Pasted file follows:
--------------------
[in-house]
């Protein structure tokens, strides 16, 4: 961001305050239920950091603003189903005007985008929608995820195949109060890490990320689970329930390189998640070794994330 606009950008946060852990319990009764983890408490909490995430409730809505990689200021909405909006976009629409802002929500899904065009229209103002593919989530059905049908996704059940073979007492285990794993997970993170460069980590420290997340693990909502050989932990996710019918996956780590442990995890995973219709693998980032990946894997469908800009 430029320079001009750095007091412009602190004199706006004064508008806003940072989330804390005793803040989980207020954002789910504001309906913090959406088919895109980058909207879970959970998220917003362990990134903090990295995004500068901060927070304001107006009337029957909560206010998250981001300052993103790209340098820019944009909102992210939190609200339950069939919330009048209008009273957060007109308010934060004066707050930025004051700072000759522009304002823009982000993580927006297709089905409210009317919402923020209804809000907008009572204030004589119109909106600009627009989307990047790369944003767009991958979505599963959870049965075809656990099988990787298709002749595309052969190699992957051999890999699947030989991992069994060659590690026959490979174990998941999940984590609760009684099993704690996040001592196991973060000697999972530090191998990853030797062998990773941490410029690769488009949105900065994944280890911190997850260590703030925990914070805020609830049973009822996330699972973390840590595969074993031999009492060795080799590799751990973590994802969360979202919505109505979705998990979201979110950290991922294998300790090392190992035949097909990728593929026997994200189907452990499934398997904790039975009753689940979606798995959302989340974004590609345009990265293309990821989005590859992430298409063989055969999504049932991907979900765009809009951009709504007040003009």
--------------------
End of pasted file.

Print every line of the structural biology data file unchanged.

[in-house]
């Protein structure tokens, strides 16, 4: 961001305050239920950091603003189903005007985008929608995820195949109060890490990320689970329930390189998640070794994330 606009950008946060852990319990009764983890408490909490995430409730809505990689200021909405909006976009629409802002929500899904065009229209103002593919989530059905049908996704059940073979007492285990794993997970993170460069980590420290997340693990909502050989932990996710019918996956780590442990995890995973219709693998980032990946894997469908800009 430029320079001009750095007091412009602190004199706006004064508008806003940072989330804390005793803040989980207020954002789910504001309906913090959406088919895109980058909207879970959970998220917003362990990134903090990295995004500068901060927070304001107006009337029957909560206010998250981001300052993103790209340098820019944009909102992210939190609200339950069939919330009048209008009273957060007109308010934060004066707050930025004051700072000759522009304002823009982000993580927006297709089905409210009317919402923020209804809000907008009572204030004589119109909106600009627009989307990047790369944003767009991958979505599963959870049965075809656990099988990787298709002749595309052969190699992957051999890999699947030989991992069994060659590690026959490979174990998941999940984590609760009684099993704690996040001592196991973060000697999972530090191998990853030797062998990773941490410029690769488009949105900065994944280890911190997850260590703030925990914070805020609830049973009822996330699972973390840590595969074993031999009492060795080799590799751990973590994802969360979202919505109505979705998990979201979110950290991922294998300790090392190992035949097909990728593929026997994200189907452990499934398997904790039975009753689940979606798995959302989340974004590609345009990265293309990821989005590859992430298409063989055969999504049932991907979900765009809009951009709504007040003009």